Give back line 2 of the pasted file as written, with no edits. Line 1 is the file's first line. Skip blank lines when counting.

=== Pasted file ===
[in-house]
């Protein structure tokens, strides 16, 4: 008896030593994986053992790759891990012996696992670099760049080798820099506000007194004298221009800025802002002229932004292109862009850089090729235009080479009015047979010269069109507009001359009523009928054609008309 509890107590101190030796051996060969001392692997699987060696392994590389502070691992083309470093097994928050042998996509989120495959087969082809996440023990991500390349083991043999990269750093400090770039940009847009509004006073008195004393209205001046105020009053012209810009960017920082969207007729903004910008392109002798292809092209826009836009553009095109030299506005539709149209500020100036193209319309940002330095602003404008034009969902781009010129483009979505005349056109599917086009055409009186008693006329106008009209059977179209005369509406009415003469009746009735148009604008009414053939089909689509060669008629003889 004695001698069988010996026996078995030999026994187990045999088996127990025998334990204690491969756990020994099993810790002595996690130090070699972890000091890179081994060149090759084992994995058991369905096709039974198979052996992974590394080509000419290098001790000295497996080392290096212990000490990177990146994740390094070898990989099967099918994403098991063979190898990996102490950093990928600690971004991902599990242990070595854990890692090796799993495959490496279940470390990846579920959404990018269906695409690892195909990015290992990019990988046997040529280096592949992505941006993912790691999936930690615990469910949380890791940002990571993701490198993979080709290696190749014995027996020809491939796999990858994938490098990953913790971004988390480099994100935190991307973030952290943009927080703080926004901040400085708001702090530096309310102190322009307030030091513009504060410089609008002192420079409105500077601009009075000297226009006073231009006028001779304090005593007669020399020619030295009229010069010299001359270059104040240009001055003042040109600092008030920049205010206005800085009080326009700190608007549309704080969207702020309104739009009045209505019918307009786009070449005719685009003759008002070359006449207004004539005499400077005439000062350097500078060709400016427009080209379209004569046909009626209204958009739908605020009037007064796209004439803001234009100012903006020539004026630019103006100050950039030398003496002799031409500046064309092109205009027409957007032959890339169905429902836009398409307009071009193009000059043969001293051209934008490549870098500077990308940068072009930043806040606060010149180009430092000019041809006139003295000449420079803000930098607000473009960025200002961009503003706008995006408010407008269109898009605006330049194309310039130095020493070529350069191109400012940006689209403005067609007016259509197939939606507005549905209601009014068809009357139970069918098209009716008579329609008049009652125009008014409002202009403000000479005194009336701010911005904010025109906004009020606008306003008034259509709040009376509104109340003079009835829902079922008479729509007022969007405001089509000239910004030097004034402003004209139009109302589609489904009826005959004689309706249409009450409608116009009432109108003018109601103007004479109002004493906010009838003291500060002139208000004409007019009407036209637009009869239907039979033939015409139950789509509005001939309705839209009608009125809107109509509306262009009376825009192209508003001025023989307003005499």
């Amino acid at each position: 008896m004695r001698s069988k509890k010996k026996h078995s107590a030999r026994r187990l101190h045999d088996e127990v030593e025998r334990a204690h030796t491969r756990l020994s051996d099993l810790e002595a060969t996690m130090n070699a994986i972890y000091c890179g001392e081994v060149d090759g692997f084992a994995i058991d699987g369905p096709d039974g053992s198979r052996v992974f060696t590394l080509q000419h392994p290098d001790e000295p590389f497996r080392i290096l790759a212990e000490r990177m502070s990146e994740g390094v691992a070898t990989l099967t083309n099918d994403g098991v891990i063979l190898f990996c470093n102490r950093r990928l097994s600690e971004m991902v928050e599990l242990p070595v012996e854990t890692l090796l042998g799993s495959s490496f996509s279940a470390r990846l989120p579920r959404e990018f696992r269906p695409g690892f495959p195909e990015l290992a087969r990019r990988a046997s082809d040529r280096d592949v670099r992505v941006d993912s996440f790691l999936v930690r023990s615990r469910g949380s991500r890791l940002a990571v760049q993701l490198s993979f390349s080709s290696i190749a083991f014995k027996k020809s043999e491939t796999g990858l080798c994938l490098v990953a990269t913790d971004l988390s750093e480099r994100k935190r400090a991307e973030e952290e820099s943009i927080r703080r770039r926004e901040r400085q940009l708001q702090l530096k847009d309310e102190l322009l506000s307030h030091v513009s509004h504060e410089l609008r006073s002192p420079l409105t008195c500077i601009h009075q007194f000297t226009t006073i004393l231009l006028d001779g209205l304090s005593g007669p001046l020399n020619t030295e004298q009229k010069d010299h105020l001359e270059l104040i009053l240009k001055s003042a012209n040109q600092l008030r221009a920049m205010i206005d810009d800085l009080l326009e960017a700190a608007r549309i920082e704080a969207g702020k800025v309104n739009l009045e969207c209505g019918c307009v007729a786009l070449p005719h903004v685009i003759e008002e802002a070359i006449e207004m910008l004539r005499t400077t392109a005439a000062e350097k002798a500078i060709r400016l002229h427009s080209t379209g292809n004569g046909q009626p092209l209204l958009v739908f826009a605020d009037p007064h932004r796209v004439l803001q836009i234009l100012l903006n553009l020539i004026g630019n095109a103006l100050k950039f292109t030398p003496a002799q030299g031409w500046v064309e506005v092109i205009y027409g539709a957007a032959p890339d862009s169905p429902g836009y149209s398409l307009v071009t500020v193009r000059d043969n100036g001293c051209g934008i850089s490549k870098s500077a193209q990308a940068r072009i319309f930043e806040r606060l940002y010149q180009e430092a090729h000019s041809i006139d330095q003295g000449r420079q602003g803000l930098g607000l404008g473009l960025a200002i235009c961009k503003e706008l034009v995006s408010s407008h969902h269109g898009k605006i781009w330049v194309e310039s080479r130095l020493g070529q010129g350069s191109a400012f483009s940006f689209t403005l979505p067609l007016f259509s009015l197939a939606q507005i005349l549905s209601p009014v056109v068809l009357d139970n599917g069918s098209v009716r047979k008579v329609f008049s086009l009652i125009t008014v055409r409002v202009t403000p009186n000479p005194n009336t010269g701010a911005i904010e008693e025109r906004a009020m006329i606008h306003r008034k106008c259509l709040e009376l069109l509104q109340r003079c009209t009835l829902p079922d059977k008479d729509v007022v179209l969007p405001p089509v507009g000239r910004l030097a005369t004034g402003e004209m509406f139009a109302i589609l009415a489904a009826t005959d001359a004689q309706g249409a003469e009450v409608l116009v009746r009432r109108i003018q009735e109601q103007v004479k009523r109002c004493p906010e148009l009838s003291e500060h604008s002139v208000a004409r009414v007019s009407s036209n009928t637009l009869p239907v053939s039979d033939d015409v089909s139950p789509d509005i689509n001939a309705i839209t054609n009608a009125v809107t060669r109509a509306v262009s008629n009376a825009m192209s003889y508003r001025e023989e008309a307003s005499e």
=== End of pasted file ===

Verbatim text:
């Protein structure tokens, strides 16, 4: 008896030593994986053992790759891990012996696992670099760049080798820099506000007194004298221009800025802002002229932004292109862009850089090729235009080479009015047979010269069109507009001359009523009928054609008309 509890107590101190030796051996060969001392692997699987060696392994590389502070691992083309470093097994928050042998996509989120495959087969082809996440023990991500390349083991043999990269750093400090770039940009847009509004006073008195004393209205001046105020009053012209810009960017920082969207007729903004910008392109002798292809092209826009836009553009095109030299506005539709149209500020100036193209319309940002330095602003404008034009969902781009010129483009979505005349056109599917086009055409009186008693006329106008009209059977179209005369509406009415003469009746009735148009604008009414053939089909689509060669008629003889 004695001698069988010996026996078995030999026994187990045999088996127990025998334990204690491969756990020994099993810790002595996690130090070699972890000091890179081994060149090759084992994995058991369905096709039974198979052996992974590394080509000419290098001790000295497996080392290096212990000490990177990146994740390094070898990989099967099918994403098991063979190898990996102490950093990928600690971004991902599990242990070595854990890692090796799993495959490496279940470390990846579920959404990018269906695409690892195909990015290992990019990988046997040529280096592949992505941006993912790691999936930690615990469910949380890791940002990571993701490198993979080709290696190749014995027996020809491939796999990858994938490098990953913790971004988390480099994100935190991307973030952290943009927080703080926004901040400085708001702090530096309310102190322009307030030091513009504060410089609008002192420079409105500077601009009075000297226009006073231009006028001779304090005593007669020399020619030295009229010069010299001359270059104040240009001055003042040109600092008030920049205010206005800085009080326009700190608007549309704080969207702020309104739009009045209505019918307009786009070449005719685009003759008002070359006449207004004539005499400077005439000062350097500078060709400016427009080209379209004569046909009626209204958009739908605020009037007064796209004439803001234009100012903006020539004026630019103006100050950039030398003496002799031409500046064309092109205009027409957007032959890339169905429902836009398409307009071009193009000059043969001293051209934008490549870098500077990308940068072009930043806040606060010149180009430092000019041809006139003295000449420079803000930098607000473009960025200002961009503003706008995006408010407008269109898009605006330049194309310039130095020493070529350069191109400012940006689209403005067609007016259509197939939606507005549905209601009014068809009357139970069918098209009716008579329609008049009652125009008014409002202009403000000479005194009336701010911005904010025109906004009020606008306003008034259509709040009376509104109340003079009835829902079922008479729509007022969007405001089509000239910004030097004034402003004209139009109302589609489904009826005959004689309706249409009450409608116009009432109108003018109601103007004479109002004493906010009838003291500060002139208000004409007019009407036209637009009869239907039979033939015409139950789509509005001939309705839209009608009125809107109509509306262009009376825009192209508003001025023989307003005499």